(Recap) A familiar scene unfolds at many association meetings. Disgruntled unit owners come to the meeting, complaining of leaks, roof problems, mold and myriad of other issues. Some owners demand that the building and the leaks be completely repaired immediately. Others say that the association cannot afford to do significant repairs, and that special assessments will bankrupt them. Others say that the developer should be held responsible to fix these problems. The developer no longer returns the association’s phone calls, emails or faxes, and despite the Board’s invitation, has chosen not to attend a meeting in months. Board members are rightfully frustrated and confused about how to best fulfill their duties to the Association and the owners. Advice pours in from all sides. Seemingly conflicting information is received by different members of the Board. The Board is bombarded with questions and “facts” from owners about how to proceed. Below are some helpful responses to some of the most common of those “facts”:

“Where is the municipal building inspector in all of this?”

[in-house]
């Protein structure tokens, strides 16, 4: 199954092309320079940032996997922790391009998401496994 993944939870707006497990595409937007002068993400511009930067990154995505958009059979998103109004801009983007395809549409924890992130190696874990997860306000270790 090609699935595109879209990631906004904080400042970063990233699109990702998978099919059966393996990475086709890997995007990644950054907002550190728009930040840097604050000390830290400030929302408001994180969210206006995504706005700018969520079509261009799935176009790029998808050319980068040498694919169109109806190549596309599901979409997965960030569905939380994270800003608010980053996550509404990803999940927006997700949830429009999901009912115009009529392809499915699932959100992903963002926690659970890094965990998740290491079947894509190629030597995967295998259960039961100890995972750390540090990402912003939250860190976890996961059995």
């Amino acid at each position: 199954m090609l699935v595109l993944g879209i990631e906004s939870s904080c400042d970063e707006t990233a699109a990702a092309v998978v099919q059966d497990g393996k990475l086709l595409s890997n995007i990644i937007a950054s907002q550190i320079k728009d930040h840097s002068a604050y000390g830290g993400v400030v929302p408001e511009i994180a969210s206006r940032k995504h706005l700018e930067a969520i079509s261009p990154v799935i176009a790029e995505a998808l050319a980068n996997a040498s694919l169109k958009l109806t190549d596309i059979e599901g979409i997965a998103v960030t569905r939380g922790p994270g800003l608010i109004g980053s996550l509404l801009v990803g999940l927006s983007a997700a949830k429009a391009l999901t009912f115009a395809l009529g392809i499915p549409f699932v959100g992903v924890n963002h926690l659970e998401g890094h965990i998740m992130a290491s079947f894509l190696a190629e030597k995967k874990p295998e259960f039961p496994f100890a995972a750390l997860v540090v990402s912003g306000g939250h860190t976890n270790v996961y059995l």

Most people assume that the local building inspector that the local building inspector has liability when the building ultimately turns out to have been built incorrectly. That assumption is wrong. Building inspectors are generally immune from liability for mere negligence. The association would have to prove that the municipal official was deliberately indifferent or was engaged in some fraud or other misconduct in order to collect damages from the municipality. Moreover, building inspectors aren’t responsible for ensuring that the association’s buildings are built properly, in accordance with the architectural plans or manufacturers installation instructions. They are responsible for inspecting the foundation, framing, plumbing, and electrical components of the building. They are not responsible, for example, for reviewing the installation of the roof, the windows, or the stucco.